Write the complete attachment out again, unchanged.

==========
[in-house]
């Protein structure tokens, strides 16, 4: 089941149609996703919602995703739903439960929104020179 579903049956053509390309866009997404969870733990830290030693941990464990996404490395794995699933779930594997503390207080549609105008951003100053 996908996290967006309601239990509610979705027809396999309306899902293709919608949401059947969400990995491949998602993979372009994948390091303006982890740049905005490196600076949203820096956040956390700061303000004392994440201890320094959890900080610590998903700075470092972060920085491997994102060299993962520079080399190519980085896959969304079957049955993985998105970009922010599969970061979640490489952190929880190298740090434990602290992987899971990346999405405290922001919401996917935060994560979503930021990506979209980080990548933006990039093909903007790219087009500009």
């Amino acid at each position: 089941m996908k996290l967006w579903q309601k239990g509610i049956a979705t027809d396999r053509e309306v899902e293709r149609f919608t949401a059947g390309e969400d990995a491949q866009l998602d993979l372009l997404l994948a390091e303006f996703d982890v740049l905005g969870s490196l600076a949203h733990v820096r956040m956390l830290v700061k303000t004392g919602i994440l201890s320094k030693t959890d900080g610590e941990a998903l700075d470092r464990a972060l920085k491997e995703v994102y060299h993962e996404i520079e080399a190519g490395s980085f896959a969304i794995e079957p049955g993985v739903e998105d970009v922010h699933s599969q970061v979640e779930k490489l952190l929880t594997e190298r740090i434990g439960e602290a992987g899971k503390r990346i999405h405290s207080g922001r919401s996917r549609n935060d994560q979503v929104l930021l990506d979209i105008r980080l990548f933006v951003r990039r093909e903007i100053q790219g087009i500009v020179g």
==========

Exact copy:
[in-house]
């Protein structure tokens, strides 16, 4: 089941149609996703919602995703739903439960929104020179 579903049956053509390309866009997404969870733990830290030693941990464990996404490395794995699933779930594997503390207080549609105008951003100053 996908996290967006309601239990509610979705027809396999309306899902293709919608949401059947969400990995491949998602993979372009994948390091303006982890740049905005490196600076949203820096956040956390700061303000004392994440201890320094959890900080610590998903700075470092972060920085491997994102060299993962520079080399190519980085896959969304079957049955993985998105970009922010599969970061979640490489952190929880190298740090434990602290992987899971990346999405405290922001919401996917935060994560979503930021990506979209980080990548933006990039093909903007790219087009500009």
């Amino acid at each position: 089941m996908k996290l967006w579903q309601k239990g509610i049956a979705t027809d396999r053509e309306v899902e293709r149609f919608t949401a059947g390309e969400d990995a491949q866009l998602d993979l372009l997404l994948a390091e303006f996703d982890v740049l905005g969870s490196l600076a949203h733990v820096r956040m956390l830290v700061k303000t004392g919602i994440l201890s320094k030693t959890d900080g610590e941990a998903l700075d470092r464990a972060l920085k491997e995703v994102y060299h993962e996404i520079e080399a190519g490395s980085f896959a969304i794995e079957p049955g993985v739903e998105d970009v922010h699933s599969q970061v979640e779930k490489l952190l929880t594997e190298r740090i434990g439960e602290a992987g899971k503390r990346i999405h405290s207080g922001r919401s996917r549609n935060d994560q979503v929104l930021l990506d979209i105008r980080l990548f933006v951003r990039r093909e903007i100053q790219g087009i500009v020179g």